Also, the King James is not the most accurate version, it uses the Byzantine text type which is not as old as the Alexandrian and it has various translational errors, not to mention verses not in the oldest manuscripts (including 1 John 5:7, not in any Greek manuscript until 16th C.) and a conjectural emendation from Theodore Beza in Rev 16.

26 February 2013 17:52  
Blogger carl jacobs said...

Thomas Keningley

You know, if you keep making comments like that, you will quickly render my presence on this board redundant.

:-)

Well done.

carl

26 February 2013 18:07  
Blogger Thomas Keningley said...

Haha, thanks Carl, but you know reinforcements are always appreciated! After all, when the attacks on the Reformed Faith come on different fronts from the Russelite-Dawkinsian Horde, the Cyber Swiss Guard and the Softy Armada led by Admiral Schleiermacher (with Captain Ivo seemingly climbing aboard), not to mention the occasional skirmish with the otherwise friendly Arminians, it can be a lot of work for one man... Keep up the good work!

Tom

26 February 2013 18:20  
Blogger carl jacobs said...

G Tingey

...

[blink blink]

...

So let's try again. When I said you were making the assumption that "time must begin at zero" I was referring to the system time of a process. Here, let me give you an example. Suppose you can see a star from Earth. You see the star because photons traveled from the star thru space to your eyeball. You know that photons travel at the speed of light. You know the star is so many light years away. You make the division and proclaim "The star must have existed X billion years ago because the star had to emit that photon X billion years ago." The assumption is that the photon must have been emitted from the star at .. here is the assumption .. time zero. Otherwise,you can't make the calculation you just made.

Now, why do you make that assumption? Because you don't allow for discontinuities. Anything other than the photon being emitted by the star and traversing the distance from star to Earth would be a discontinuity, and materialism doesn't allow for such things to happen. The system must traverse the path from initial condition to steady state. It cannot achieve steady state in any other way.

But of course special creation is one huge claim of discontinuity. It is the establishment of a fully functioning system with apparent age. Why? Because systems at steady state show apparent age. That's why I don't argue about the age of the Earth. It isn't actually determinable unless you make unprovable assumptions about the nature of the universe.

You might think of it this way as well. Assume I place you in a room with a digital clock, and I ask you to tell me how long the clock has been running. You could look at the time display of the clock and simply report that value. But you don't know the initial value of the clock when I started it. And you also don't know when or if the clock has rolled over. I have in truth asked you a question that cannot be answered scientifically. Thus it is with the age of the Earth.

Of course, if you prefer, you can just assume the clock started at zero, and had never rolled over. Then you could answer the question definitively. You just couldn't answer with authority.

carl

26 February 2013 18:25  
Blogger DanJ0 said...

"Now, why do you make that assumption?"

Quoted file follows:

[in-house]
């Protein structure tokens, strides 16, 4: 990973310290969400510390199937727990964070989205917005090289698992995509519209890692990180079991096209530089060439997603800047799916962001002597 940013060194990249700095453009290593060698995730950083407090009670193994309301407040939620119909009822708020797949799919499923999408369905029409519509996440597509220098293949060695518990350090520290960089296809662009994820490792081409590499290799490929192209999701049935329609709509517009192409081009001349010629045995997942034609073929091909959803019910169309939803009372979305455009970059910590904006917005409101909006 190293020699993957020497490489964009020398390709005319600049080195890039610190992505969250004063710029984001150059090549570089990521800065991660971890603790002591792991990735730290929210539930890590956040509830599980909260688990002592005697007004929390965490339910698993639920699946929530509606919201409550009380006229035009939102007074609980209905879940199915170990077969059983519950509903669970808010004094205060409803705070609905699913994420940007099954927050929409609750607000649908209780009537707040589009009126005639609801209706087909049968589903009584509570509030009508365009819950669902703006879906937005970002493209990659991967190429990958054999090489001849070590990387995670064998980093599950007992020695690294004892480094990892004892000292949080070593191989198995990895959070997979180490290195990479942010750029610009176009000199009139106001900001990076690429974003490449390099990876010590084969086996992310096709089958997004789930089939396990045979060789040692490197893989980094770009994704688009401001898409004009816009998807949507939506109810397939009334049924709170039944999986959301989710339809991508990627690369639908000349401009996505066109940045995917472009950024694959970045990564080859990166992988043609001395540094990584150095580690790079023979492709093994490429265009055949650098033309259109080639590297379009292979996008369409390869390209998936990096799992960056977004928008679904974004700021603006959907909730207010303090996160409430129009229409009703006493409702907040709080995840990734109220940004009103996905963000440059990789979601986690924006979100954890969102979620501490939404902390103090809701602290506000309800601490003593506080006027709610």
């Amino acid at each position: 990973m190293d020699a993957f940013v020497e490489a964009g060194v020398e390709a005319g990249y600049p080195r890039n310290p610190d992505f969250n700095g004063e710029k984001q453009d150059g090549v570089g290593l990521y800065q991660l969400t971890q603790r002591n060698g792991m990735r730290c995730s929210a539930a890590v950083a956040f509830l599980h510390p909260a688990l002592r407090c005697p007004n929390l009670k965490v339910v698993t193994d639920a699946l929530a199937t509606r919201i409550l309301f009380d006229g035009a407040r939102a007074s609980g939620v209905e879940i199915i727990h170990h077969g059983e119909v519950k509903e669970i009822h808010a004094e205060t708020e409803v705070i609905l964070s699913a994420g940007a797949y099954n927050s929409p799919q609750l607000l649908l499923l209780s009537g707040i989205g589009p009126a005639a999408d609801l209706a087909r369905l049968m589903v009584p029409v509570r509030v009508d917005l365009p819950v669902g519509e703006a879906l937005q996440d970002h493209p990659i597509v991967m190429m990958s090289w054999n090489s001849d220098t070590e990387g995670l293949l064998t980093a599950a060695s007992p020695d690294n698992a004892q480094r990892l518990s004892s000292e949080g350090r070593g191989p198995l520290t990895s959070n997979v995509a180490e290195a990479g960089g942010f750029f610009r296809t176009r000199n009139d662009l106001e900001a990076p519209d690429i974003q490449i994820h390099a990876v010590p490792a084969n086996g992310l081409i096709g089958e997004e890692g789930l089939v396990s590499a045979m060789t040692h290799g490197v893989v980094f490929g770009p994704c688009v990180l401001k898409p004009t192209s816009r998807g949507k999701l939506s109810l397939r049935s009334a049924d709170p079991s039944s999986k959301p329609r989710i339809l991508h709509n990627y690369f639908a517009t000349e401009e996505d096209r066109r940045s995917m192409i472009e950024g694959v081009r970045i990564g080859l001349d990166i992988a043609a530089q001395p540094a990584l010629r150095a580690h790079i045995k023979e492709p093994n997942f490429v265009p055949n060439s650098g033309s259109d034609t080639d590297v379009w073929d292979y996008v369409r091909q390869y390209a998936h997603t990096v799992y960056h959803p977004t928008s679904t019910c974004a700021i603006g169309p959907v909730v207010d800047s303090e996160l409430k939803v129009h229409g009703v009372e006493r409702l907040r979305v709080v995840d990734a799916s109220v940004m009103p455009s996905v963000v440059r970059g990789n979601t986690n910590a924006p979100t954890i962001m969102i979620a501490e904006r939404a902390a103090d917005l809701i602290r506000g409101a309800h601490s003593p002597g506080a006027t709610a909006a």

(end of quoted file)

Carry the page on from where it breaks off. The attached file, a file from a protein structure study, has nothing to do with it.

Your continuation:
Really, why wouldn't you?

26 February 2013 18:41  
Blogger Thomas Keningley said...

Because you're not an atheistic materialist?

26 February 2013 18:49  
Blogger DanJ0 said...

If I chose then I could imagine that the world came into being 10 years ago, with a fake history installed into the newly created population's head along with their foibles. Perhaps I'm inclined to imagine that because I'm a software engineer who has watched The Matrix and rather likes the notion that the reality we perceive is not what it seems. So why wouldn't I make that assumption?

26 February 2013 18:58  
Blogger Thomas Keningley said...

I'm afraid I don't understand the point you're trying to make there.

That's not really analogous to the Biblical creation, insofar as under your scenario our minds are also unreliable, so we're in a situation of total scepticism a la Cartesian demon, whilst in the Christian worldview our minds are reliable.

Why do you think the assumption of universal uniformity is default?

26 February 2013 19:21  
Blogger DanJ0 said...

If we're happy to think the universe may have popped instantaneously into existence as though it had prior history then why limit oneself to just a classical religious idea?

26 February 2013 19:39  
Blogger Thomas Keningley said...

Because there is warrant to believe the Bible and to believe in God.

On the other hand, if what you were proposing was true then there is no warrant to believe in anything much.

On the third hand, if atheistic materialism is true then there is no reason to believe that our brain is a reliable belief-former, so there's no warrant to believe anything there either.

as though it had prior history

It only has this appearance on the assumption of uniformitarianism. The universe in itself has no appearance either way.

26 February 2013 20:05  
Blogger DanJ0 said...

"On the other hand, if what you were proposing was true then there is no warrant to believe in anything much."

Or, since we have to carry on in the world, we make careful assumptions based on our shared perceptions.

26 February 2013 20:16  
Blogger david kavanagh said...

This comment has been removed by the author.

26 February 2013 21:40